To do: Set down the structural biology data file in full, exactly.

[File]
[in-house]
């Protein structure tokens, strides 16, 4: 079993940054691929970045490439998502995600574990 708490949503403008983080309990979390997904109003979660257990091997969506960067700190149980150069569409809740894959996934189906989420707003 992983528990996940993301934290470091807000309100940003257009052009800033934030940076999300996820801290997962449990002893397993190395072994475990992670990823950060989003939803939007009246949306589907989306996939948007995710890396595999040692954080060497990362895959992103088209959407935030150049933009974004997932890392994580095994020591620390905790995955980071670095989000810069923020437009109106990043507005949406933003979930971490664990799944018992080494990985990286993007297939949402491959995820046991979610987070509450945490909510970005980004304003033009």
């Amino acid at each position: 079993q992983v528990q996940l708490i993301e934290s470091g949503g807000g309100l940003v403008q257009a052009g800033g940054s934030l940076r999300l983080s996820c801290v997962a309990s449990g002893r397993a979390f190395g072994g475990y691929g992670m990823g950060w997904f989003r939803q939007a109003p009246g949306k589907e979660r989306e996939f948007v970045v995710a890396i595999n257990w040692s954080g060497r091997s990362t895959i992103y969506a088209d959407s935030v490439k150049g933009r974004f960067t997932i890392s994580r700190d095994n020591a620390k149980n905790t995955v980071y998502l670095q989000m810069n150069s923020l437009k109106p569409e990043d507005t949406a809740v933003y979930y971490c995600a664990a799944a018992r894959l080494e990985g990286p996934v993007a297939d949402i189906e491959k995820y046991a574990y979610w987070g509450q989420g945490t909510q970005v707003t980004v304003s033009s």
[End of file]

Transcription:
[in-house]
């Protein structure tokens, strides 16, 4: 079993940054691929970045490439998502995600574990 708490949503403008983080309990979390997904109003979660257990091997969506960067700190149980150069569409809740894959996934189906989420707003 992983528990996940993301934290470091807000309100940003257009052009800033934030940076999300996820801290997962449990002893397993190395072994475990992670990823950060989003939803939007009246949306589907989306996939948007995710890396595999040692954080060497990362895959992103088209959407935030150049933009974004997932890392994580095994020591620390905790995955980071670095989000810069923020437009109106990043507005949406933003979930971490664990799944018992080494990985990286993007297939949402491959995820046991979610987070509450945490909510970005980004304003033009």
């Amino acid at each position: 079993q992983v528990q996940l708490i993301e934290s470091g949503g807000g309100l940003v403008q257009a052009g800033g940054s934030l940076r999300l983080s996820c801290v997962a309990s449990g002893r397993a979390f190395g072994g475990y691929g992670m990823g950060w997904f989003r939803q939007a109003p009246g949306k589907e979660r989306e996939f948007v970045v995710a890396i595999n257990w040692s954080g060497r091997s990362t895959i992103y969506a088209d959407s935030v490439k150049g933009r974004f960067t997932i890392s994580r700190d095994n020591a620390k149980n905790t995955v980071y998502l670095q989000m810069n150069s923020l437009k109106p569409e990043d507005t949406a809740v933003y979930y971490c995600a664990a799944a018992r894959l080494e990985g990286p996934v993007a297939d949402i189906e491959k995820y046991a574990y979610w987070g509450q989420g945490t909510q970005v707003t980004v304003s033009s």